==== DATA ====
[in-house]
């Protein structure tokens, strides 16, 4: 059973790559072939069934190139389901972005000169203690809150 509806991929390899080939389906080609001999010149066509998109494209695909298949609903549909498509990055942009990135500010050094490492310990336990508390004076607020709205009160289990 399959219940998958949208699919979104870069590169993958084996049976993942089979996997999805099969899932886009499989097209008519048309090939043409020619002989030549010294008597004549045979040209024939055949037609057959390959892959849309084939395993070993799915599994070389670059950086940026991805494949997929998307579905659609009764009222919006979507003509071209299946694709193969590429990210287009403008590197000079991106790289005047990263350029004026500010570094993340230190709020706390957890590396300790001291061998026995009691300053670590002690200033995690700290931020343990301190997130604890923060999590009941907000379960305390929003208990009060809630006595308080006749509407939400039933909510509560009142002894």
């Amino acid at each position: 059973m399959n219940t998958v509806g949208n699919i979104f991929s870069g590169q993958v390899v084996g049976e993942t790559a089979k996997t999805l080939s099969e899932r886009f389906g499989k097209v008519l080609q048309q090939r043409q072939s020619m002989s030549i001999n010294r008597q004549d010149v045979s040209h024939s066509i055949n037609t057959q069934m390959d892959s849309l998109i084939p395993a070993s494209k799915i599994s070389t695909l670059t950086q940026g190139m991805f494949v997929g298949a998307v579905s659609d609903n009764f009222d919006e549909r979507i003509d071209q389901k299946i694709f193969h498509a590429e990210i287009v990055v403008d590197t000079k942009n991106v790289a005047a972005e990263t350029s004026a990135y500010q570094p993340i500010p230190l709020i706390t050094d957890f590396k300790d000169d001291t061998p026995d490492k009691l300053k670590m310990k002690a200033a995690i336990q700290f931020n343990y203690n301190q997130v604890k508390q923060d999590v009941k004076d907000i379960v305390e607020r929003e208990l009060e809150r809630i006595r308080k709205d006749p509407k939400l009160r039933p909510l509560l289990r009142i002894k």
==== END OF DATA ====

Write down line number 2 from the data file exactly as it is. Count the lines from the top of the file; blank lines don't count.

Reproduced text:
């Protein structure tokens, strides 16, 4: 059973790559072939069934190139389901972005000169203690809150 509806991929390899080939389906080609001999010149066509998109494209695909298949609903549909498509990055942009990135500010050094490492310990336990508390004076607020709205009160289990 399959219940998958949208699919979104870069590169993958084996049976993942089979996997999805099969899932886009499989097209008519048309090939043409020619002989030549010294008597004549045979040209024939055949037609057959390959892959849309084939395993070993799915599994070389670059950086940026991805494949997929998307579905659609009764009222919006979507003509071209299946694709193969590429990210287009403008590197000079991106790289005047990263350029004026500010570094993340230190709020706390957890590396300790001291061998026995009691300053670590002690200033995690700290931020343990301190997130604890923060999590009941907000379960305390929003208990009060809630006595308080006749509407939400039933909510509560009142002894």